Focusing on the coefficients for x1 and x2, we see strong evidence that x1=1 increases the hazard of failure, while increasing x2 decreases the hazard of failure. Note that I included a -1 in the model formula to prevent R from including an intercept, so that the tstart coefficients represent the hazard in each time (when x1 and x2 are set to 0).

Towards the bottom of the output we see that 1555 observations have been deleted (more accurately, not used) due to missingness. This is because of the missingness in x1. The original dataset had 1000 individuals, while the expanded long form dataset has 2715 rows. Next let’s use smcfcs to impute the missing x1 values.

## Multiple imputation using smcfcs

To impute missing covariates compatibly with a discrete time survival model, we use the new smcfcs.dtsam function. This function inherits many of the usual arguments of the base smcfcs function, but has a few extra ones specific to the discrete time survival setting. An important point to note is that smcfcs.dtsam expects as input the data in wide form, i.e. the original ex_dtsam dataset. To impute the missing x1 values 5 times we call the following code:

``````#set a random seed for reproducibility
set.seed(272)
M <- 5
imps <- smcfcs.dtsam(ex_dtsam, smformula="Surv(failtime,d)~x1+x2",
method=c("logreg","", "", ""),m=M)``````

The smformula argument specifies the outcome/substantive model formula. It uses the Surv() function to create the censored failure time outcome. Note however that we have not specified in this model formula how the effect of time on the baseline hazard is to be handled. smcfcs.dtsam has an argument timeEffects for specifying this. Since we have not specified a value of this argument, the default value (factor) has been used – as such smcfcs is imputing compatibly with the logistic regression model we fitted earlier to the complete cases that models the effect of time as a factor variable (i.e. not assuming anything about the effect of time). The alternatives for this argument currently available are linear and quad, specifying linear or quadratic effects of time.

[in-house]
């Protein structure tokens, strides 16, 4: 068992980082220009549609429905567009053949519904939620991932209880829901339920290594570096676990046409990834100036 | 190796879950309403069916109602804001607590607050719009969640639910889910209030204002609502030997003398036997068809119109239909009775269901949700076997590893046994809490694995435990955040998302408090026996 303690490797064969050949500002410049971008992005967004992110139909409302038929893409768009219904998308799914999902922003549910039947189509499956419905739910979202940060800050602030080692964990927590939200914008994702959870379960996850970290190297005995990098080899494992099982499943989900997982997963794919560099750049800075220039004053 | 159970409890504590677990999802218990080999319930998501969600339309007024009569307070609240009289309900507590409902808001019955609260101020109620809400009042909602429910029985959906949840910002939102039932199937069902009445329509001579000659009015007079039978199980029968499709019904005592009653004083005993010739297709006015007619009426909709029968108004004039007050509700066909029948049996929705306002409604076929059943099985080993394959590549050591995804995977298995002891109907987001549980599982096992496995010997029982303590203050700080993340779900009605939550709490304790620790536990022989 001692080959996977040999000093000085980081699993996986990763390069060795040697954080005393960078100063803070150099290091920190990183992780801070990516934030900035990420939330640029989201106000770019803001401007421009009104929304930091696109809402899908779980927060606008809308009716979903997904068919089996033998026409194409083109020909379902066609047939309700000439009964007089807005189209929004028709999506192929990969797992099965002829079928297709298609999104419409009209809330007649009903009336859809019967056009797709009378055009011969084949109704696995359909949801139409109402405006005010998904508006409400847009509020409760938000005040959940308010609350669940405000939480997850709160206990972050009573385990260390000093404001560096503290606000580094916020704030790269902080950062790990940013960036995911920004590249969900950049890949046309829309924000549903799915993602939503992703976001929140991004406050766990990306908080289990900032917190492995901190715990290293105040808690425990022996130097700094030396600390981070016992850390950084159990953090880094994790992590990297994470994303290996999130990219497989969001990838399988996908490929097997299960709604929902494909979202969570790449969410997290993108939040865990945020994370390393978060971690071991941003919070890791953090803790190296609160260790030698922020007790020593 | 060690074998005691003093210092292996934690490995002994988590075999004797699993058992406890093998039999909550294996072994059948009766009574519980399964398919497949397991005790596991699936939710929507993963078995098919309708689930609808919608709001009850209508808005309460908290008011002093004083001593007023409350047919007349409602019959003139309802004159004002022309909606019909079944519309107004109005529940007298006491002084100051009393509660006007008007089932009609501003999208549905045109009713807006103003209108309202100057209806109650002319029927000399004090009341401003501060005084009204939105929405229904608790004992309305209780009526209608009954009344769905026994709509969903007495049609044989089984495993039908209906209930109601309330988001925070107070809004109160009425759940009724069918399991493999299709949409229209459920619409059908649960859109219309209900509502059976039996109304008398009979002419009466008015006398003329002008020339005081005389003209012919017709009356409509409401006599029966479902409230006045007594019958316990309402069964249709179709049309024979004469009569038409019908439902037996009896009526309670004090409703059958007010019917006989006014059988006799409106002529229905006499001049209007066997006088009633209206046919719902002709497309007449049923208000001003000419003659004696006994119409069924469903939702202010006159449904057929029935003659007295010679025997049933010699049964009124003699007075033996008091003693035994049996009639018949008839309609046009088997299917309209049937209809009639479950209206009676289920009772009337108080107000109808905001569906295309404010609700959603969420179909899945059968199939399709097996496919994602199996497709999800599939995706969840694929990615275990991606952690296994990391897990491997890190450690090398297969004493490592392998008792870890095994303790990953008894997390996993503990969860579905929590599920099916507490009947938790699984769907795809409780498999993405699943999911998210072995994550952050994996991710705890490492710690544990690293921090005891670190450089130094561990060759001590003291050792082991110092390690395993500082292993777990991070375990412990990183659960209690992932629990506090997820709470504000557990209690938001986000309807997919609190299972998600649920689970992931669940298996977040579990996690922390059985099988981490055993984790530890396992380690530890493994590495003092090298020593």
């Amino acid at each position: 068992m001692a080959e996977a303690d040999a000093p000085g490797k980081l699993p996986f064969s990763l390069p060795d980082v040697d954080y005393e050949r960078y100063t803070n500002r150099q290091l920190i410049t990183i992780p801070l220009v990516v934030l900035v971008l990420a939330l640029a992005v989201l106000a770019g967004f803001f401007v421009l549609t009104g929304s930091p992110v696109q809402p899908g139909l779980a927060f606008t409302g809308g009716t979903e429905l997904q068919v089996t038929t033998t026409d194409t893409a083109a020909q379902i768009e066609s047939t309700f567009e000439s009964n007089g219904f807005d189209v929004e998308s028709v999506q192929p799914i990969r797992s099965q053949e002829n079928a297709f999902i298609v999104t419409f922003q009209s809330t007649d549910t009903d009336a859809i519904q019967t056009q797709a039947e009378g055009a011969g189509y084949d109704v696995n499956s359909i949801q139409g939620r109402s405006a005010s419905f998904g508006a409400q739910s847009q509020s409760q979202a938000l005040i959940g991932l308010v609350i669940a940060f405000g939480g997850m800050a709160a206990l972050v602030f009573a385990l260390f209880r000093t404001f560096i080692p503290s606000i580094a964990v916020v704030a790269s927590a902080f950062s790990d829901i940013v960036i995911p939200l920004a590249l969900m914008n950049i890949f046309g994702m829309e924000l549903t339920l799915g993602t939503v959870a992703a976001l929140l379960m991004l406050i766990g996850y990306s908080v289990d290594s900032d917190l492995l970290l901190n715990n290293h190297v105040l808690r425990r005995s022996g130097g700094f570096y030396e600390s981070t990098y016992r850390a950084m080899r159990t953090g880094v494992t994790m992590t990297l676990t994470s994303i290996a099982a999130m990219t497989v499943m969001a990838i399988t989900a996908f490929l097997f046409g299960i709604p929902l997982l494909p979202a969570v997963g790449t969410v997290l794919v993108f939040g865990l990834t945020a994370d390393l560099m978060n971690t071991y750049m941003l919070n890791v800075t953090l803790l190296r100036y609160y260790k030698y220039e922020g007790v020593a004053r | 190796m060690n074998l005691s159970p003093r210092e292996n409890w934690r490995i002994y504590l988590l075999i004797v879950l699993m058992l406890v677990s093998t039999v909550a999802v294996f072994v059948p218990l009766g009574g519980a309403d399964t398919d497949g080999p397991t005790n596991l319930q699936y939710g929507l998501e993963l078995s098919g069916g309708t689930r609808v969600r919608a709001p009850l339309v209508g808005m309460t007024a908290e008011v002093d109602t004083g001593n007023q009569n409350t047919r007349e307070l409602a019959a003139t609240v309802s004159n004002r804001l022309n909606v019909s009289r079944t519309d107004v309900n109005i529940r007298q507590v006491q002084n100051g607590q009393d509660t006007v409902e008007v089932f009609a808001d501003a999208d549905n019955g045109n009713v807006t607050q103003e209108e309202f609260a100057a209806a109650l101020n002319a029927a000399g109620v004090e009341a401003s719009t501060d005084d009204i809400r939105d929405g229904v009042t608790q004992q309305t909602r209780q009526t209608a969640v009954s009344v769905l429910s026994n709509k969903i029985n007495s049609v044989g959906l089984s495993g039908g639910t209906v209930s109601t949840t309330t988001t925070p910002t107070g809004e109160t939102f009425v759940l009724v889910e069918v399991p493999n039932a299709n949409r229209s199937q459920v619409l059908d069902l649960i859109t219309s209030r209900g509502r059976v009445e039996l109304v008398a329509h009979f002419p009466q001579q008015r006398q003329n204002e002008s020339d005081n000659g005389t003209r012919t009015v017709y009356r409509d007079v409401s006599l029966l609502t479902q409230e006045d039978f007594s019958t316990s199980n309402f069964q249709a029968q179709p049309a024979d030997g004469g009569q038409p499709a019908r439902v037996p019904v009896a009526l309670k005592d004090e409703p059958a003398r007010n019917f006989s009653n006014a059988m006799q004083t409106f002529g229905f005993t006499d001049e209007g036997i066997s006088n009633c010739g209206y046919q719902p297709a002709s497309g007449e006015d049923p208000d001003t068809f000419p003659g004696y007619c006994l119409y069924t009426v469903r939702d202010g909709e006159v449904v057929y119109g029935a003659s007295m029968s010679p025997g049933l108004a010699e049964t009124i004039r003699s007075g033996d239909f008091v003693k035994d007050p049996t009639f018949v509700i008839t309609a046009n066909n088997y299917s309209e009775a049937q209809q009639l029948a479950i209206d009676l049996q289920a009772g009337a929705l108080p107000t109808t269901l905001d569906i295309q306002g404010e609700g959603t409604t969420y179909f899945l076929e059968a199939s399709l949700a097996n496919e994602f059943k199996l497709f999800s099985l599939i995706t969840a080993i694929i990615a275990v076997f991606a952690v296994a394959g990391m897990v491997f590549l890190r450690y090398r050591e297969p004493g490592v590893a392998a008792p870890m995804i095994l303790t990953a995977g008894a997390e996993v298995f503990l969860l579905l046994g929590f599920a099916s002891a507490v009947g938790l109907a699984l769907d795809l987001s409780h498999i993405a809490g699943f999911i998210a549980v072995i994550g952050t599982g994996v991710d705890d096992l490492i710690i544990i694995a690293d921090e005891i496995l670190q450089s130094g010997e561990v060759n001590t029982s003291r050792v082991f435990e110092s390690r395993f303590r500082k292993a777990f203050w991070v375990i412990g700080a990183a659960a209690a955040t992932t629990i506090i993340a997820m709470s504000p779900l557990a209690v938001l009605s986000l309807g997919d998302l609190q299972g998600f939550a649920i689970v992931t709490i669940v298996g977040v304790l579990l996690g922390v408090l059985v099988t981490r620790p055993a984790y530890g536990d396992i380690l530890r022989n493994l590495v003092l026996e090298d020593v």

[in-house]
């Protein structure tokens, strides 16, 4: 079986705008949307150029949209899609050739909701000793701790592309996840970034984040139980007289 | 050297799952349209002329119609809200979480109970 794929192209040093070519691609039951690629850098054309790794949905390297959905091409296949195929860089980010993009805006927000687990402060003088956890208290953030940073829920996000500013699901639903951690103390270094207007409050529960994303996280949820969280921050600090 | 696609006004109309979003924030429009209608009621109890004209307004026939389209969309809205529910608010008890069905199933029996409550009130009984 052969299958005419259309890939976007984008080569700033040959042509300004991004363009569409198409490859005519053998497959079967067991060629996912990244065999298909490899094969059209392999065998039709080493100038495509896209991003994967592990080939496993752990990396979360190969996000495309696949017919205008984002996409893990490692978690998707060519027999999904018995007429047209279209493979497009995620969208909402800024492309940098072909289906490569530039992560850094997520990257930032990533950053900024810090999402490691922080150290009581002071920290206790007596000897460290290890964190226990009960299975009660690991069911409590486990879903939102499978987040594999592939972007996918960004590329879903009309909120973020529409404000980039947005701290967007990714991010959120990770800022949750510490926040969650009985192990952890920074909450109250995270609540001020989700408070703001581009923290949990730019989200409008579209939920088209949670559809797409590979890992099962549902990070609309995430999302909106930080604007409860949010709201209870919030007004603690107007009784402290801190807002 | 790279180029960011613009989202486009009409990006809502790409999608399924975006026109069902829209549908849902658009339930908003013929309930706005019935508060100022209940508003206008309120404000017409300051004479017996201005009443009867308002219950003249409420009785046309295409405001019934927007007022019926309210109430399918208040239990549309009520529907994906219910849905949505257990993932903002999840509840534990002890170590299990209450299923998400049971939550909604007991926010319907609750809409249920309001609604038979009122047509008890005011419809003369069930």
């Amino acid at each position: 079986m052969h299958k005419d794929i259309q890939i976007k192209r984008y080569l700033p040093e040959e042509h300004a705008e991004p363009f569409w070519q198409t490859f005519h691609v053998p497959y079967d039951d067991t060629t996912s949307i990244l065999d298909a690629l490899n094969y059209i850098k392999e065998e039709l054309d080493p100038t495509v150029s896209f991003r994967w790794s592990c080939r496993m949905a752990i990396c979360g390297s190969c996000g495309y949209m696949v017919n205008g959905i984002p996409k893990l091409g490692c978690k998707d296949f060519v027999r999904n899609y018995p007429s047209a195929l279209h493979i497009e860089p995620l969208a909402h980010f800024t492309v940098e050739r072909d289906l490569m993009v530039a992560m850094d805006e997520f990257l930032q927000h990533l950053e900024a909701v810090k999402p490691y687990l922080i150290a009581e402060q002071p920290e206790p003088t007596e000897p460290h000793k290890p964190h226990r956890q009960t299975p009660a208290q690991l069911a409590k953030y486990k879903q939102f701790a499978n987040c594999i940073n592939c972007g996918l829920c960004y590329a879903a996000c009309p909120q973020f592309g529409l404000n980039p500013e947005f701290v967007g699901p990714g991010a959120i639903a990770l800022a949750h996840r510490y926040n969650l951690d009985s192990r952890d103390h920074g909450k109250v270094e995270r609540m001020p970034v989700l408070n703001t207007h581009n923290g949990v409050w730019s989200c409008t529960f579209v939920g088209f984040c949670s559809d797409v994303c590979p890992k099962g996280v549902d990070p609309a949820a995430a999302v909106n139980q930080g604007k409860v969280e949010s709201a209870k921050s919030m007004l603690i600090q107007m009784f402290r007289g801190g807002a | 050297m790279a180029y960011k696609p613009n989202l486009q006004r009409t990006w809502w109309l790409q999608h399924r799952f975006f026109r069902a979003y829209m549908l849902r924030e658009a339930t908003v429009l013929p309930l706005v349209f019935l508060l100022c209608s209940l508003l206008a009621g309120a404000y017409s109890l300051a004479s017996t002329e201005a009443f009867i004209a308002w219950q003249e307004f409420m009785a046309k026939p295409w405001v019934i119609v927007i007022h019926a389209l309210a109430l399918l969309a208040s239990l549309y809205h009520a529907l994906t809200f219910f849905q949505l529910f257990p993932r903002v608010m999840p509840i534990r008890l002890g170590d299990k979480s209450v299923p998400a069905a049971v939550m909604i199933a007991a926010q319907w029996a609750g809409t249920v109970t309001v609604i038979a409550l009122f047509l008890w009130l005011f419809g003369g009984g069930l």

## Analysing the imputed datasets

The imputed datasets returned by smcfcs.dtsam into the object we have called imps are in the wide form. To analyse the imputed datasets we therefore have to use the survSplit function on each one to expand it into the long form, fit the logistic regression model, save the results, and then pass these to a function to pool them using Rubin’s rules. In the smcfcs package I make use of the mitools package to do this, and this is what we’ll do here:

``````> #fit dtsam model to each dataset manually, since we need
> #to expand to person-period data form first
> ests <- vector(mode = "list", length = M)
> vars <- vector(mode = "list", length = M)
> for (i in 1:M) {
+   longData <- survSplit(Surv(failtime,d)~x1+x2, data=imps\$impDatasets[[i]],
+                         cut=unique(ex_dtsam\$failtime[ex_dtsam\$d==1]))
+   mod <- glm(d~-1+factor(tstart)+x1+x2, family="binomial", data=longData)
+   ests[[i]] <- coef(mod)
+   vars[[i]] <- diag(vcov(mod))
+ }
> library(mitools)
> summary(MIcombine(ests,vars))
Multiple imputation results:
MIcombine.default(ests, vars)
results         se     (lower      upper) missInfo
factor(tstart)0 -1.0793271 0.10135697 -1.2802512 -0.87840305     21 %
factor(tstart)1 -0.7931045 0.11333959 -1.0166214 -0.56958758     15 %
factor(tstart)2 -0.8477692 0.13694692 -1.1165919 -0.57894644      7 %
factor(tstart)3 -0.6476199 0.15818249 -0.9576972 -0.33754272      2 %
factor(tstart)4 -0.6011301 0.20005064 -0.9933020 -0.20895815      3 %
factor(tstart)5 -0.5155458 0.24885376 -1.0032980 -0.02779367      1 %
factor(tstart)6 -0.5973793 0.33037308 -1.2449107  0.05015212      1 %
factor(tstart)7 -0.4448869 0.44904216 -1.3250340  0.43526022      1 %
factor(tstart)8  0.2026454 0.63344764 -1.0399326  1.44522332      5 %
factor(tstart)9  1.3550266 1.07378793 -0.7503416  3.46039484      4 %
x1               0.8037503 0.13454266  0.5252672  1.08223336     46 %
x2              -0.9016313 0.05899317 -1.0176224 -0.78564019     11 %``````

Focusing on the x1 and x2 coefficients, we do not see major changes from the complete case estimates. Here the dataset and its missingness were simulated (see here), and the missingness in x1 was simulated with the probability of missingness dependent on x2. As such, the complete case analysis was unbiased, and the MAR assumption made by multiple imputation is also satisfied (note that these do not coincide in all situations). The standard error for the coefficient for x1 is a little bit smaller, but we see a bigger reduction in standard error for the coefficient of x2 – by imputing the missing values in x1 we principally gain information for the coefficients of the fully observed covariate (here x2).